How to Choose a Domain Name
You’ve decided to start your own business and thought of a perfect name for it. You might even consider copywriting it. The next step is choosing a fitting domain to launch your services online. Domain names can be many things: long, short, quirky, whatever fits. Logically, whatever you go for, the domain name you pick should complement your business or service.
Given the hundreds of thousands of websites in existence, the logical domain name might have been snapped up by someone else. When your first pick isn’t available, you have to settle for a different name. This is the real struggle behind choosing a domain name, finding a viable alternative.
Tip 1 - Keep it Simple
Length - Successful site owners swear by the KISS method (keep it simple, stupid). We’re talking short and memorable. Long, complex domain names are off-putting to read and risk being misspelt or mistyped. On average, the most successful websites have nine character domain names and range from one to two words. Pinterest and Paypal are popular websites who have succeeded in keeping it short and punchy.
Pronunciation - If you have to spell your domain name out to your friends, you’re heading for trouble. People misspell domain names routinely, especially if they are hard to figure out. Go for something easy to pronounce, thus easy to spell to avoid losing traffic this way. There’s nothing wrong with creative spelling, Flickr for example is a successful website. On the other hand, can you imagine Siri understanding terms like this? For this reason, Flickr purchased Flicker.com to redirect their misplaced traffic.
Avoid hyphens and numbers - Non-alphabetic characters are often misunderstood. Imagine hearing a website name with a number. You won’t know if you should spell it out (seven), or use a numeral (7). Similarly, dashes can lead to misunderstandings, do you write out dash, or use a dash, or leave it out completely?
If these are essential to your domain name, be sure to register all the different variations to be on the safe side. Cola-Cola is an good example of this in practice. Type Cocacola.com into google only to be redirected to their trademarked namesake coca-cola.com.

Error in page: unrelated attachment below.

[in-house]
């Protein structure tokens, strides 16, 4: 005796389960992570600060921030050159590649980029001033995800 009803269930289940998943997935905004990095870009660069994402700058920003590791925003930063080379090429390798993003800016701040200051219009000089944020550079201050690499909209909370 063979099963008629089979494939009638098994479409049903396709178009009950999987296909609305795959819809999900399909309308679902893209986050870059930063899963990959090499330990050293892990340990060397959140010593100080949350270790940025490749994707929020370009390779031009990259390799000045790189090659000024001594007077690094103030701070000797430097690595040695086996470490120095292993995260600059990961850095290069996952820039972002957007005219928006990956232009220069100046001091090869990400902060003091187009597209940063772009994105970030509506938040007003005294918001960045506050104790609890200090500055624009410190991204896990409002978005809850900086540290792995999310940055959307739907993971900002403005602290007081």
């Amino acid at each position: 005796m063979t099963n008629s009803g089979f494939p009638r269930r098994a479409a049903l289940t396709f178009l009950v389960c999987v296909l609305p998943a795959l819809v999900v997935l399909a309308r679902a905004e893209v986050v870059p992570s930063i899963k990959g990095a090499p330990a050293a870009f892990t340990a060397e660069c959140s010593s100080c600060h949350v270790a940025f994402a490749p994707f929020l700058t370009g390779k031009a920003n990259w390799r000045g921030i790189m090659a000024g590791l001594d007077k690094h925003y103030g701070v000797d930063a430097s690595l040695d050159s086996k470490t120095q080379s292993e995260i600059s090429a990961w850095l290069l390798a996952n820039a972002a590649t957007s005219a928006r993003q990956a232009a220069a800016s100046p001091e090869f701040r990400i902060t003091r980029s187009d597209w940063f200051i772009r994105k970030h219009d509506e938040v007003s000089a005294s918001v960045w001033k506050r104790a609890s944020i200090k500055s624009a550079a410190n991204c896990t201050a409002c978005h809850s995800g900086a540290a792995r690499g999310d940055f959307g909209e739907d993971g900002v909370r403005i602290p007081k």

Intuitive - Be logical, give your site an intuitive domain name which gives a good idea of what you’re all about. Seriouseats.com is an excellent example of an instinctive domain for a website all about food. Potential customers can reasonably predict what they’ll find at that site.
An added benefit of an instantly intuitive domain name, you’re instantly more memorable. It’s bound to stick in people's minds when they can grasp your concept from the domain name alone. Reconsider your choice if you find people struggle to pronounce your business name once seen written down.
Keep it local - If your business is strictly local, why not include the city or state in your domain? This will not only be instantly recognizable, but easy to remember. Las Vegas advertising firm fatbeardstudios.com changed to fatbead.vegas as soon as the .vegas gTLD was made available. Similarly, the official Eiffel Tower website moved from their Tour-Eiffel.Fr domain to even more location specific Tour-Eiffel.Paris once the .paris extension dropped.
Tip 2 - Find the Best Domain Name Extension
Bias toward .com - We’d recommend you go with .com wherever possible. .com domains are the most recognized and websites with this appendix are ranked better in search engines. The biggest global brands and organizations are registered with a .com domain from the New York Times to Apple.
Alternative extensions - When your domain name is not available in .com, or out of your price range, use an alternative suffix. The availability of thousands of new top-level domains makes it easier to create a short and memorable name which isn’t always possible with .com.